The ASUS PG278Q was the world’s first G-SYNC monitor when it was released back in August 2014. Since then, gamer’s have had the opportunity to enjoy a tear-free, responsive and clear gameplay that they could not experience before. The display had a warm reception and people loved it, but there were some problems with the quality control and a decent amount of people got some bad quality monitors. Since then, ASUS has improved the quality control and you will almost certainly get a high quality display if you were to buy a new one now.
At first glance, you will notice the excellent build quality. It has a modern look to it, and is equipped with a slim bezel so that it can easily be used in a multi-display system. The monitor itself is grey and it features a fully adjustable stand with tilt, height, swivel and pivot options, so that you can get the best viewing position possible. The pivot functionality allows you rotate the monitor in portrait mode in case you need it. There are also two USB 3.0 ports under the monitor, as you can see in the image below.
When you turn on the monitor and start using it, you’ll certainly be impressed with the WQHD (2560 x 1440) resolution running at 144Hz. The high resolution combined with the NVIDIA G-SYNC technology and the 144Hz refresh rate really shows what a monitor of that quality is capable of. The only downside is the TN panel, but that allows for faster response times and it actually has very good color quality considering the panel type.
As far as connectivity goes, this monitor follows the same standard as most other G-SYNC monitors. It has only a single digital output connector, the DisplayPort 1.2. This monitor was designed for G-SYNC usage, so if you might as well forget it if you are trying to convert HDMI sources to DisplayPort with an active converter. We had trouble testing the input lag in our ASUS PG278Q review, so we had to test it next to another low-input lag and the results of this screen were amazing.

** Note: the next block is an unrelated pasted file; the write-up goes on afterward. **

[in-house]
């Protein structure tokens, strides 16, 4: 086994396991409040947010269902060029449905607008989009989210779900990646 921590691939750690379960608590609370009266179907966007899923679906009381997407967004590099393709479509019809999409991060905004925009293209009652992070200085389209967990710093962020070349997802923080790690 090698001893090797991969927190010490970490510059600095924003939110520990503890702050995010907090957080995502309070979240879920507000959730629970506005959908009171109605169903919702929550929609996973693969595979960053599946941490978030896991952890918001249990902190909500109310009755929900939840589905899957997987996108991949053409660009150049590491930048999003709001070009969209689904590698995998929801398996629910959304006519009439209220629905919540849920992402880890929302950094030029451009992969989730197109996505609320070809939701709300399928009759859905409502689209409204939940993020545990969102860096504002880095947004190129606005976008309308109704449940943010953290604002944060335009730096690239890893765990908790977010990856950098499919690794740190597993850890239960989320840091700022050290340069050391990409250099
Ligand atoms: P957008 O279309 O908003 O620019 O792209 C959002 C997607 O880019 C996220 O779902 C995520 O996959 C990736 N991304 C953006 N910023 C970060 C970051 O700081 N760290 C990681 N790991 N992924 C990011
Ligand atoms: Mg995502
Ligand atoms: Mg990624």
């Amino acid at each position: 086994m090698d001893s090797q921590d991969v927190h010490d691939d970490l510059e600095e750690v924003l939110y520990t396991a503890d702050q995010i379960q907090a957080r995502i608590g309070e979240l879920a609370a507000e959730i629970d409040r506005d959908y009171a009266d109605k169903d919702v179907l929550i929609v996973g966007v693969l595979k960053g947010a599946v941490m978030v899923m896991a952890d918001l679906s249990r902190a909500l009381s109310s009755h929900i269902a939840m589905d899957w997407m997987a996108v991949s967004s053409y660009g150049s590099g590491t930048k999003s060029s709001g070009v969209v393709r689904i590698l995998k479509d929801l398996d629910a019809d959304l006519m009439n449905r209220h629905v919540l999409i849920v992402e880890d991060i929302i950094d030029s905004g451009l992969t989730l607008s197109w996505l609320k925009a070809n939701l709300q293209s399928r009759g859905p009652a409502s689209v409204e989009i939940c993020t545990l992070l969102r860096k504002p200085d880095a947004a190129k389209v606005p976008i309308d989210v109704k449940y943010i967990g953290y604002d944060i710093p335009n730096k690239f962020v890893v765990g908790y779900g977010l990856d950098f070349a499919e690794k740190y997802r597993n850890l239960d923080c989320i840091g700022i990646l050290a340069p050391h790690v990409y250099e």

|Max Resolution||2560 x 1440|
|Max Refresh Rate||144Hz|
|Response Time (GtG)||1 ms|
|Adjustability||Height, tilt, swivel, pilot|
|Accessories||DisplayPort Cable, USB Cable|
Display Quality, Responsiveness and Value For Money
The ASUS PG278Q features a TN panel, and while that is typically not so great for color reproduction and viewing angles, this monitor’s panel was surprisingly good. If you are a person who are critical about viewing angles then you should get another monitor with a VA panel or IPS panel instead, since TN panels can not match their superior viewing angles. For a majority of gamers, viewing angle and display quality is not too big of a deal, while other factors like resolution, screen size, refresh rate and G-SYNC support weigh a lot more.
What is most impressing about this monitor is the super low response time of 1 ms and very low input lag. Now take this and combine it with a 144Hz refresh rate and NVIDIA G-SYNC and you have got yourself an extremely powerful monitor with superb motion clarity and responsiveness. This monitor is an ideal choice for competitive gamers, where every frame or millisecond matters and want to be one step ahead of the competition. This is due to the fact that TN panels in general have lower input lag than other panel types, which makes them ideal for this specific audience. We have not tested a 27-inch monitor with an input lag as low as this specific computer screen.
The other disadvantage is the high price tag of around $740 right now. That is a lot of money to give for a monitor, and you with the release of the ASUS PG279Q, which is a 144Hz 1440p IPS G-SYNC monitor that is planned for release in Q4 2015, we feel like it is not the best “value for money” pick right now, hence the rating of 9 here. If it had IPS panel, then it would have gotten a perfect score of 10 in this field.
- NVIDIA G-SYNC allows a smooth and response gameplay without screen tearing
- WQHD resolution
- 144Hz refresh rate
- Very low input lag, the FPS gamer’s choice
- Good build quality
- Thin bezel, great for systems with multiple displays
- TN panel
- Bad connectivity options